An overnight pooper had been striking at a track at a New Jersey high school. Feces had been found on the track daily, and authorities set up a surveillance operation to determine who had been leaving the presents every morning. Holmdel, NJ police caught the serial pooper in the act, and it turned out to be Thomas Tramaglini, who just happened to the superintendent of the neighboring Kenilworth school district. There’s been no comment, and no explanation as to why Tramaglini felt the need to leave little gifts on his morning run.
Tramaglini, 42, has been charged with lewdness and, naturally… littering. He may have a defense to the lewdness charge, which generally requires doing so with the intent of it being observed by other people, and there’s no indication that he wanted to be observed. The littering charge… that’s the kicker!
This one leaves me speechless. Normally our weird battery stories don’t involve significant injury (excepting the death by wedgie), but this one tragically ends in death. Laciana Tinsley, a 42-year-old woman from New Jersey, beat her elderly husband to death with a fire extinguisher. She has been charged with murder, after he died as a result of multiple blows to the head.
Her attorney has indicated that she claims to have been acting in self-defense. He says there was a history of violence, and that the alleged victim was trying to suffocate her when the killing occurred.
Tammy Lynn Powers was arrested Saturday in Fort Myers, FL after allegedly having public sex in a residential neighborhood. Deputies responded to, and I’m not making this up, the intersection of Kentucky Road and New Jersey Boulevard regarding reports of a naked man walking around. When they arrived, they saw the man and Ms. Powers engaged in sex against the side of the man’s pickup truck… because there had to be a pickup truck involved in this story. And beer… they were visibly intoxicated.
The responding deputy questioned the man, who cooperated and was released. Powers, however, tried walking away, ignored the deputies orders, refused to provide her ID and cursed at the deputy. She was ultimately arrested for indecent exposure and resisting arrest.
Her reluctance to cooperate was due to an outstanding warrant for a violation of her Collier County probation.
Posted in Criminal Law, DUI, Florida, Fort Myers / Lee County / Southwest Florida #SWFL
Tagged fort myers, indecent exposure, kentucky, lcso, new jersey, resist arrest, sexcrime, sexonthebeach, tammy powers
Buddy, say it ain’t so!
Elf on a Selfie
New Jersey officers were called out to a suspicious vehicle in a Target parking lot. They found a man passed out inside, and he was dressed like the Elf on the Shelf. 23 year-old Brian Chellis performed poorly on Field Sobriety Exercises, and was arrested for DUI.
Reminds me of a client I represented a few years ago who played Santa Claus. The cop who arrested him admitted under oath that he was a “jolly” fellow. Somebody is getting a lump of coal this year.
Full story: http://www.nj.com/morris/index.ssf/2014/12/cedar_grove_man_dressed_as_elf_arrested_for_dwi.html
- Major Appellate Court Ruling: the 3rd Circuit Rules that a warrant is required to place a GPS tracking device on a vehicle
In 2012, the Supreme Court ruled in United States v. Jones, (132 S.Ct. 945, 2012,) that placing a GPS tracking device on a vehicle does constitute a search. The Supreme Court declined to rule whether such a search required a warrant, or if such searches are therefore unreasonable under the Constitution. The lower courts had punted on the issue since then, allowing good faith exceptions for GPS devices placed prior to the Jones ruling. This week, the 3rd Circuit issued a ruling that declared that not only does the placement of a GPS tracking device on someone’s vehicle constitute a search, such searches do require a warrant. United States v. Harry Katzin, et. al. (Docket No. 12-2548, Fed. 3rd Cir, 2013). [Case text included in linked Wired story.]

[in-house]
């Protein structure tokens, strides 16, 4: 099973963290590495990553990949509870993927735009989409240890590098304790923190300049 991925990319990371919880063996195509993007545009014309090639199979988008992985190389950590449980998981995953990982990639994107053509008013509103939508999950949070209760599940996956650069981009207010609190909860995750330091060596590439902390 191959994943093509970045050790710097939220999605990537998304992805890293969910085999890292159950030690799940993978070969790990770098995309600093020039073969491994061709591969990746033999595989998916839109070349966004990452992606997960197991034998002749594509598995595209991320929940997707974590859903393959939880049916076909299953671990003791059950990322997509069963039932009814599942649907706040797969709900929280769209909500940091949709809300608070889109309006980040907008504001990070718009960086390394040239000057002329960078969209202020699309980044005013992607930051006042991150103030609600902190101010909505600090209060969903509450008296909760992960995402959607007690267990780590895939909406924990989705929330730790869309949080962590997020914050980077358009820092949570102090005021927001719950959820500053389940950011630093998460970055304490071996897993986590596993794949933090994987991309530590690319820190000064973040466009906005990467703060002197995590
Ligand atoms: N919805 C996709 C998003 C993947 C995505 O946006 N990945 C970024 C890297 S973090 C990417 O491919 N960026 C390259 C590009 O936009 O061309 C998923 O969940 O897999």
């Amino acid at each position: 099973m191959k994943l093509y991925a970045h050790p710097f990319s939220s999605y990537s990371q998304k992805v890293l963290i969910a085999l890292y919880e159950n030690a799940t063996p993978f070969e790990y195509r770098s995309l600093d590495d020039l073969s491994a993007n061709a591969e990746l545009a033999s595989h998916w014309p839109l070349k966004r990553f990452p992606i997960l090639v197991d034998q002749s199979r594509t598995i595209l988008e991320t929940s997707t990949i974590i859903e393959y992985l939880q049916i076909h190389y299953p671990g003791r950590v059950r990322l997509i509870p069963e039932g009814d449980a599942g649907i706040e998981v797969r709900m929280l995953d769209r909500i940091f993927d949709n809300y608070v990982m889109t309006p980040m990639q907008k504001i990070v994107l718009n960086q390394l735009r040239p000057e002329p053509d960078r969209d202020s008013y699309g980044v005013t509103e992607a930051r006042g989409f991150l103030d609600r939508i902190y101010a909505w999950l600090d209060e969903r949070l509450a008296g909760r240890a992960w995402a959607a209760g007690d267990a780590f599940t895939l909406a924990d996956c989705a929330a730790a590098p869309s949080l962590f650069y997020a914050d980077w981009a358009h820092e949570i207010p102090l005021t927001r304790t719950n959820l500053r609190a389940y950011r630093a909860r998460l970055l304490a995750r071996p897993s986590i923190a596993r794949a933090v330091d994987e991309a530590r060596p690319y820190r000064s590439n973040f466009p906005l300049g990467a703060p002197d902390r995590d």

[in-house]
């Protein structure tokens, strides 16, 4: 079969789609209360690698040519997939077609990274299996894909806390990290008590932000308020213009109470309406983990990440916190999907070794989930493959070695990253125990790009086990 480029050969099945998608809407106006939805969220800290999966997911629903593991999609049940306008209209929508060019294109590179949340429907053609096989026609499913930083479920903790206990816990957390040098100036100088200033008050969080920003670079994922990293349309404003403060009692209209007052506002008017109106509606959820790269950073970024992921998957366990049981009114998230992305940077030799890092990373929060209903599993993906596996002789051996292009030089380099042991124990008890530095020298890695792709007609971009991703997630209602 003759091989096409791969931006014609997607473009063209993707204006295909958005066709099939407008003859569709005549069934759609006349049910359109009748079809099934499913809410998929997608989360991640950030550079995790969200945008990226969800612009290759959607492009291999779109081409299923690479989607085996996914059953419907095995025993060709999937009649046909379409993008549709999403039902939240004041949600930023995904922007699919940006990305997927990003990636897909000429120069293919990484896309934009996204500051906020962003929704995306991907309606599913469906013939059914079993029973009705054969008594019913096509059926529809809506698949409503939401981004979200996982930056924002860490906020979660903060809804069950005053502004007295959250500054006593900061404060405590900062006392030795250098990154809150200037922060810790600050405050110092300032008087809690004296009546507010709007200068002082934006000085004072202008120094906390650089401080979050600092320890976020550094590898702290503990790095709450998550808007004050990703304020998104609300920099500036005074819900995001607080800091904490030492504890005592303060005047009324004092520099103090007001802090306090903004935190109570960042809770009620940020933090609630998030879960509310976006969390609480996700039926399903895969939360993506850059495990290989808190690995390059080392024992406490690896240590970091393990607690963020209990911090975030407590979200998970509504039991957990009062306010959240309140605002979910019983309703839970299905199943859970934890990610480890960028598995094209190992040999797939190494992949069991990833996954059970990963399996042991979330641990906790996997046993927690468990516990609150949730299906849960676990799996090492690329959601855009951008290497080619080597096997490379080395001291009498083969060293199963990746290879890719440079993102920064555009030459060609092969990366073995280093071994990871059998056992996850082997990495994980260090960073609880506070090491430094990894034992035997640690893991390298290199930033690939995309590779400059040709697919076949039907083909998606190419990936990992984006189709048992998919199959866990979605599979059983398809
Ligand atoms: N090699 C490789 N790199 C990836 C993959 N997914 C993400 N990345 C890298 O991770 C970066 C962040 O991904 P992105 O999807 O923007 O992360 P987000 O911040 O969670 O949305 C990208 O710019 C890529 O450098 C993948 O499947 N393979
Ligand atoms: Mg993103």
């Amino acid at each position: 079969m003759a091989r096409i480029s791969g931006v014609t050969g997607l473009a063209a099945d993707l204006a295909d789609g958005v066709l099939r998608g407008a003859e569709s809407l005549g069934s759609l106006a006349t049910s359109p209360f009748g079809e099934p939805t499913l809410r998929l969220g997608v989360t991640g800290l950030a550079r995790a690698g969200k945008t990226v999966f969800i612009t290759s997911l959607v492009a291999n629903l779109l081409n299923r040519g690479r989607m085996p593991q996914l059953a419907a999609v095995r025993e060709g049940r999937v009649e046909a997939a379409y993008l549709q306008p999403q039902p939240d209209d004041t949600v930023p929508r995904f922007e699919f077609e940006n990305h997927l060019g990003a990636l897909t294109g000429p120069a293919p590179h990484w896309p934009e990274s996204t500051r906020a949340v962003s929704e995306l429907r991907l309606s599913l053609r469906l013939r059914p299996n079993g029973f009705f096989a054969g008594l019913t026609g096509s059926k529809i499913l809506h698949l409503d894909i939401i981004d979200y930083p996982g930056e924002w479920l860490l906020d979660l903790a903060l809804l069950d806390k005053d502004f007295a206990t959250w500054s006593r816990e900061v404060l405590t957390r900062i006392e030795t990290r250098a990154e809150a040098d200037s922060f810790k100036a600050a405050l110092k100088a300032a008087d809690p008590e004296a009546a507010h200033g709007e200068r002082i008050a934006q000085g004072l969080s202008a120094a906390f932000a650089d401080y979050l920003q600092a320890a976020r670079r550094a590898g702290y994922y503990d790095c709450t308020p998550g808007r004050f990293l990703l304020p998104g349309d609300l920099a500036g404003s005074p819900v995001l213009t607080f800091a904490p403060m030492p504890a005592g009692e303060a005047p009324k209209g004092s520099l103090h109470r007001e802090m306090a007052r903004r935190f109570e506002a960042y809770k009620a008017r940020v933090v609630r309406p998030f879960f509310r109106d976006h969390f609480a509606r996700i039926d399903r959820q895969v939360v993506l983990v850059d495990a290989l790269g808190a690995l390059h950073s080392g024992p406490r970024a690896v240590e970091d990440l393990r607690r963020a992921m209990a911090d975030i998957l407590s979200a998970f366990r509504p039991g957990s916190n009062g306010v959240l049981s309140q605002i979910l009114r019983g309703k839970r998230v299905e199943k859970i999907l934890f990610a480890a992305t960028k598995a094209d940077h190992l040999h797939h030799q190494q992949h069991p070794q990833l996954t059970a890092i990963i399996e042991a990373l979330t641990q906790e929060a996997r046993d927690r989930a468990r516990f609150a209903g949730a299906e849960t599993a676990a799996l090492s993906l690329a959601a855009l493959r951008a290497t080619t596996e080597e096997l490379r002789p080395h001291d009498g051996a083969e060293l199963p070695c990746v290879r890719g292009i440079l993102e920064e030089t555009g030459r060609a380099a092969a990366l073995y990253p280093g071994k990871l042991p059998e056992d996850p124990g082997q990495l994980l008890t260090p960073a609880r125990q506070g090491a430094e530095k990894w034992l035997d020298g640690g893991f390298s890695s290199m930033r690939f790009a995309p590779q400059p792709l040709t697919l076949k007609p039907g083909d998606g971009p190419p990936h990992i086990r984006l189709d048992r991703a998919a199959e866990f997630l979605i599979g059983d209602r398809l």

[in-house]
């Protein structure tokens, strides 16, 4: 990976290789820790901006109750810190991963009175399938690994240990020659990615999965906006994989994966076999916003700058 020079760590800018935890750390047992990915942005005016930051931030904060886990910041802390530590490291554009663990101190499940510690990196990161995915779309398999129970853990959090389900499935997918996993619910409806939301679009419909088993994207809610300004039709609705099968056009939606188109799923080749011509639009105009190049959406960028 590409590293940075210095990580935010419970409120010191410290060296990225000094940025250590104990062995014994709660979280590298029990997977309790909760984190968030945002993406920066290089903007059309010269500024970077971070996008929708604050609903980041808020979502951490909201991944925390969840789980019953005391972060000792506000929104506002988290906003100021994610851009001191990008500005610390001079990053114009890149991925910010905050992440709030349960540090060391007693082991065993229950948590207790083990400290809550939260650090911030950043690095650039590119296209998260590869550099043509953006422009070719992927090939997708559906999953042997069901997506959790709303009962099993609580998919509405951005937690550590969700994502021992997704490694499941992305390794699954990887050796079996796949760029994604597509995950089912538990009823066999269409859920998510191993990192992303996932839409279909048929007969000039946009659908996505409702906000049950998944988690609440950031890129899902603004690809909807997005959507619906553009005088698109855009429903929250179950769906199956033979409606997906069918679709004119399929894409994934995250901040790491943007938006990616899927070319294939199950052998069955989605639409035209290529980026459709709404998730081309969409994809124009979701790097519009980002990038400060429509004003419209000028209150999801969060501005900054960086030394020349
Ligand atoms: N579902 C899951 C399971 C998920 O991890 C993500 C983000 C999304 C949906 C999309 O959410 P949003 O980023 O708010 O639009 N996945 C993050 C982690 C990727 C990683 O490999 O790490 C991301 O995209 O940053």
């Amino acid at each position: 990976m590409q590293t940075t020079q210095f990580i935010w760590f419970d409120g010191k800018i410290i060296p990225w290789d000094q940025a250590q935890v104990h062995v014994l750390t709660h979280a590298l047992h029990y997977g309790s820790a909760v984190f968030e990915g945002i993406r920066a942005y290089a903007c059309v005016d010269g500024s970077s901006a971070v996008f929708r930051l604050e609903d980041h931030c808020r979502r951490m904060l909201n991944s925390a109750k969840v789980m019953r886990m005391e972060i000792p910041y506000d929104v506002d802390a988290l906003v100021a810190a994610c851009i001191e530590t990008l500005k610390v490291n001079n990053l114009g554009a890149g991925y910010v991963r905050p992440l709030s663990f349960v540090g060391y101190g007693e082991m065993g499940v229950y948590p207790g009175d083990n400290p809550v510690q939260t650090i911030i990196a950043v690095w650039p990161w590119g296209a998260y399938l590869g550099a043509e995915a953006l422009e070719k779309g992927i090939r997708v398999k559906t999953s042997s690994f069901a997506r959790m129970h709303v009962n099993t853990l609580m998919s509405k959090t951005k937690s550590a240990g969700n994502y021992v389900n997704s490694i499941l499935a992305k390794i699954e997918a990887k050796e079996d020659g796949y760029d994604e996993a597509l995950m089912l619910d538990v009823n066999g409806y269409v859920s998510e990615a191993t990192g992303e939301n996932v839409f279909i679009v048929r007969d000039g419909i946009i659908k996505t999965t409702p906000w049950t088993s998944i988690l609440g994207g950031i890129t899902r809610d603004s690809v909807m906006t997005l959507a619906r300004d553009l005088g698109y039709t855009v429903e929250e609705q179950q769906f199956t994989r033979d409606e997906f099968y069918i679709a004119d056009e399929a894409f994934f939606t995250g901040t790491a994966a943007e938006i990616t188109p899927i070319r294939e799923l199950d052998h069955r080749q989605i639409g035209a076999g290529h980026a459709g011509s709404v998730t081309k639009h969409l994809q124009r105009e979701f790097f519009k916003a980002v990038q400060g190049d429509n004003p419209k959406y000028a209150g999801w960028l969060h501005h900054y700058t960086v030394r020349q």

This does not prevent the government from using GPS tracking devices, it merely requires that the Constitutional warrant requirement be adhered to before they do so. The agents and prosecutors in the Katzin case knew about the Jones ruling, but did not bother to even ask for a warrant, even though they probably could have gotten one. Now, the evidence obtained as a result of the search will be excluded from any future trial, due to the government’s willful disregard for the Defendants’ Constitutional rights. This case will likely set a strong precedent, as it is in line with recent Supreme Court holdings.
In Florida, the Jones case has been followed in appellate cases refuting warrantless searches of cell phones [Smallwood v. State, 113 So.3d 724 (Fla. 2013)], and limiting officers who come onto property without warrants for investigatory purposes [Powell v. State, 120 So.3d 577 (Fla. 1st DCA 2013)].
via drudge: http://www.wired.com/threatlevel/2013/10/warrant-required-gps-trackers/
Posted in 4th Amendment - Search & Seizure, Criminal Law, Federal, Supreme Court
Tagged delaware, federal, gps, jones, maryland, new jersey, pennsylvania, search, supreme court
Been busy around these parts, and haven’t gotten to keep up on the blog, but this warranted a note. Paul Bergrin, former prosecutor and high-profile defense attorney, was sentenced to life in prison earlier today. Specifically, he was given concurrent life sentences on 6 of the counts, and sentences on the other convictions as well. One life sentence is sufficient, as the Federal system does not allow for parole under such circumstances. Bergrin intends to appeal the convictions.